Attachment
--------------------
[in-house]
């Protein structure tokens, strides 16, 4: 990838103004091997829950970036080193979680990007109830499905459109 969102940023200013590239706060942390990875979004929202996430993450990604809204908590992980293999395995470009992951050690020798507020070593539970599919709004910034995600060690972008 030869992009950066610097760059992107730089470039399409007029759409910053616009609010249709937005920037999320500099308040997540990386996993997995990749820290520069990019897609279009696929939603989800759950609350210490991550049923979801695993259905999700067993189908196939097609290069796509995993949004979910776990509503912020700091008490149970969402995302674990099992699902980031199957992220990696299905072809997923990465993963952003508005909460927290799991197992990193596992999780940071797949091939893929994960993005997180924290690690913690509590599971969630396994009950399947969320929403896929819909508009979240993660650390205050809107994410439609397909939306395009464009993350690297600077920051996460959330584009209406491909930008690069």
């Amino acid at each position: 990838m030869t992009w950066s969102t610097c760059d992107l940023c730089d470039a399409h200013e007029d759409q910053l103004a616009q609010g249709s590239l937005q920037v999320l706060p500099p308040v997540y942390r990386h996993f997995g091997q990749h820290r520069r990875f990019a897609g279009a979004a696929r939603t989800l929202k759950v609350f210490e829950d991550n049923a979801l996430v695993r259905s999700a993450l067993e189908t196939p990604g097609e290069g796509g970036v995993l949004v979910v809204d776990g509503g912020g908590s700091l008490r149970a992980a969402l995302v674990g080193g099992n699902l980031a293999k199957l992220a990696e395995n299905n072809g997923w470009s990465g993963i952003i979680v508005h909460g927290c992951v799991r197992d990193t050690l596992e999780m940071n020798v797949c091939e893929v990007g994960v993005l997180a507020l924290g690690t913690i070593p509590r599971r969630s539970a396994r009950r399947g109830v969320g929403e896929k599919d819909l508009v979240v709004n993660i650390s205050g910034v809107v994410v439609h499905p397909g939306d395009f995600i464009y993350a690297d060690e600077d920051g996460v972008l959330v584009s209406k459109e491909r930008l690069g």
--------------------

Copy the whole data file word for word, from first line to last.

[in-house]
């Protein structure tokens, strides 16, 4: 990838103004091997829950970036080193979680990007109830499905459109 969102940023200013590239706060942390990875979004929202996430993450990604809204908590992980293999395995470009992951050690020798507020070593539970599919709004910034995600060690972008 030869992009950066610097760059992107730089470039399409007029759409910053616009609010249709937005920037999320500099308040997540990386996993997995990749820290520069990019897609279009696929939603989800759950609350210490991550049923979801695993259905999700067993189908196939097609290069796509995993949004979910776990509503912020700091008490149970969402995302674990099992699902980031199957992220990696299905072809997923990465993963952003508005909460927290799991197992990193596992999780940071797949091939893929994960993005997180924290690690913690509590599971969630396994009950399947969320929403896929819909508009979240993660650390205050809107994410439609397909939306395009464009993350690297600077920051996460959330584009209406491909930008690069």
């Amino acid at each position: 990838m030869t992009w950066s969102t610097c760059d992107l940023c730089d470039a399409h200013e007029d759409q910053l103004a616009q609010g249709s590239l937005q920037v999320l706060p500099p308040v997540y942390r990386h996993f997995g091997q990749h820290r520069r990875f990019a897609g279009a979004a696929r939603t989800l929202k759950v609350f210490e829950d991550n049923a979801l996430v695993r259905s999700a993450l067993e189908t196939p990604g097609e290069g796509g970036v995993l949004v979910v809204d776990g509503g912020g908590s700091l008490r149970a992980a969402l995302v674990g080193g099992n699902l980031a293999k199957l992220a990696e395995n299905n072809g997923w470009s990465g993963i952003i979680v508005h909460g927290c992951v799991r197992d990193t050690l596992e999780m940071n020798v797949c091939e893929v990007g994960v993005l997180a507020l924290g690690t913690i070593p509590r599971r969630s539970a396994r009950r399947g109830v969320g929403e896929k599919d819909l508009v979240v709004n993660i650390s205050g910034v809107v994410v439609h499905p397909g939306d395009f995600i464009y993350a690297d060690e600077d920051g996460v972008l959330v584009s209406k459109e491909r930008l690069g």